Death Doula Days
November 4 @ 10:00 am - 12:00 pm
Who protected memorials at BLM fence? (special guest Nadine Seiler)
This Saturday’s topic is: Nadine Seiler (special guest)
Our special drop in guest will be Nadine Seiler, the “accidental curator”of the Black Lives Matter Memorial Fence. As always when we have a special guest for Q&A this is from 10:30am to 11:30am. You are welcome, of course, to arrive or leave any time during Death Doula Day office hours 10am until noon.
This week you get to meet a person who takes death seriously. Specifically, death of Black people. More specifically, death of Black people during encounters with police.
Black Lives Matter is a phrase whose use tells us more about the user than the meaning, but at its most basic, it is that the lives of Black people matter. An idea that shouldn’t be controversial or divisive.
Nadine, a professional organizer in Maryland, was one of many who were drawn to the place outside the White House that is now known as Black Lives Matter plaza. When Nadine began spending time there during the George Floyd protests, she took special interest in the names, the memorials, the artwork, the emotional and often satirical materials left on and around the chain link fence that surrounded the White House grounds and beyond. People came from all over the world to experience that fence, and often to bring memorials and their grief to be shared there.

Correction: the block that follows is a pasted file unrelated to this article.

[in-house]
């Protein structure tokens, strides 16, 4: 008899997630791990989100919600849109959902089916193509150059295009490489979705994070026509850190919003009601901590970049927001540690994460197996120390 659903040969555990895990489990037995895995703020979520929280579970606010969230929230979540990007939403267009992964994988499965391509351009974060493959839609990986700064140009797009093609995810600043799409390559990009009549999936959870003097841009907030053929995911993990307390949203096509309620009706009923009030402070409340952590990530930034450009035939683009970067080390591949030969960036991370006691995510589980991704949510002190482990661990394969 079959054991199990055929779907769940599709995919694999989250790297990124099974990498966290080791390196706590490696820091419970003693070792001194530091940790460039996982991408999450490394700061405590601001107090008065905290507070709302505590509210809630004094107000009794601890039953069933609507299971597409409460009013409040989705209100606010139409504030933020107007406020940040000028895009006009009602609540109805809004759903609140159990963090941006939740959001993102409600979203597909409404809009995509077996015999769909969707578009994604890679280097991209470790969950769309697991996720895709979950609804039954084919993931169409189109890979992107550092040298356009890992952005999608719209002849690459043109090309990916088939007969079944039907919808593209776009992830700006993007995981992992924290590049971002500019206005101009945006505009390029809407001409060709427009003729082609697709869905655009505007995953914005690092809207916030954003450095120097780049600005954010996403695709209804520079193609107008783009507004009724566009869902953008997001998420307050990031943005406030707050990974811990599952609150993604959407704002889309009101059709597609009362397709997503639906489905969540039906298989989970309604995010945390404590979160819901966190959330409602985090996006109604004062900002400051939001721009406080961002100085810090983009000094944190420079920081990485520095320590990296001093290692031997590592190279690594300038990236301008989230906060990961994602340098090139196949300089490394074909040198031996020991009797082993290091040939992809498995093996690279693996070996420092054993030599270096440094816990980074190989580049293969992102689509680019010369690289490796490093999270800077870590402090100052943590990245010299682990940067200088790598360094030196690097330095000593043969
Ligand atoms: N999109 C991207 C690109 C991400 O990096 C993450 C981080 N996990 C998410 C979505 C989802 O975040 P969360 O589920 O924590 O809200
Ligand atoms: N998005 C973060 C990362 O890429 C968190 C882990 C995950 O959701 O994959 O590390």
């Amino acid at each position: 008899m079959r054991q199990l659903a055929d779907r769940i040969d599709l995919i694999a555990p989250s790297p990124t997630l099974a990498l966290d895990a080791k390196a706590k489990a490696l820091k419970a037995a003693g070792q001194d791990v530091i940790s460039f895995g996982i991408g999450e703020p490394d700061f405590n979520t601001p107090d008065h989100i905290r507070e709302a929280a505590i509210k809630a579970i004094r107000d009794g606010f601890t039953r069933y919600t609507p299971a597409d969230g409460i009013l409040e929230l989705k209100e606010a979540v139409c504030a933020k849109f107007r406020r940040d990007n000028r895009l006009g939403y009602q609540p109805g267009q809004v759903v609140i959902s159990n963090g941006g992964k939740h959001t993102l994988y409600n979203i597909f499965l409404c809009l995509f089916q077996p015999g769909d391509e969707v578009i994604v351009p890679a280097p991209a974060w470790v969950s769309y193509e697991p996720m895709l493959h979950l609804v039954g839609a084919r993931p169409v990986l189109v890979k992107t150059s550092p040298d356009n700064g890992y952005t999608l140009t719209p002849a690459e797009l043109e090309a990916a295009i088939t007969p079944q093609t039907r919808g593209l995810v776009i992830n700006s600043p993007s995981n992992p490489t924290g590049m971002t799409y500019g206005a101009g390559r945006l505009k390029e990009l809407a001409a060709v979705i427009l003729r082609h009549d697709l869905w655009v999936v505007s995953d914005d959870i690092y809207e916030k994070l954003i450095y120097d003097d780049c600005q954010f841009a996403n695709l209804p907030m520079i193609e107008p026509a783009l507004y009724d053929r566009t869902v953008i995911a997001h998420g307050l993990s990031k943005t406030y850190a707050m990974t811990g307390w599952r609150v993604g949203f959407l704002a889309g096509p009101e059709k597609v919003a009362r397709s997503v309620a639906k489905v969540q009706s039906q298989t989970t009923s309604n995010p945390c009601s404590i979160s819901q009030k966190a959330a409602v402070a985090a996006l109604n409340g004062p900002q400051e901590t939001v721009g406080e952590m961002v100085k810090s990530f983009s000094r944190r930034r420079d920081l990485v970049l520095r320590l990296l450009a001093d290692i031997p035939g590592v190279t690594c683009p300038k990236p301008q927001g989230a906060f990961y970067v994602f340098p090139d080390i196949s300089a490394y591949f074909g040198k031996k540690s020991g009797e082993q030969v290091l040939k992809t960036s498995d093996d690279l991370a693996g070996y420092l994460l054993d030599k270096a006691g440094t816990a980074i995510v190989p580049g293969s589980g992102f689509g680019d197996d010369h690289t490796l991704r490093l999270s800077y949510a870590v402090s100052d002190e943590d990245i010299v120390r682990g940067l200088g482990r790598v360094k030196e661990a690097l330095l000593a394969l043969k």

Nadine saw the way these items were trampled, weather-beaten, and vandalized, and she saw a job to do. No one asked her, and she was helped eventually by others, but she acted to care for the memorials on her inimitable initiative. You will have seen her picture in countless press photos, with her signature pussy hat and t-shirts and signs. And mascara. You can read many interviews with Nadine, but you can also see the items from that historic time in person in museum collection, and digital archives. The Black lives that were named and honored on the BLM Memorial Fence live on because Nadine protected them: with zip ties and tape and often overnight sleeping next to the fence. She withstood weather, counterprotesters, and violent threats to honor those lives.
Meet Nadine on Saturday and ask her your questions about why it mattered, what the Fence collection means, and get tips on being an independent advocate in a divided world. What did “black lives matter” mean to Nadine?
District of Columbia Public Library DIGDC: Black Lives Matter Memorial Fence Photographs Collection
NBC Washington: Two Activists Unite to Protect BLM Signs at Lafayette Square
All are welcome. In fact, bring a family member or friend! Do rsvp by clicking HERE so we can have enough chairs and snacks prepared.
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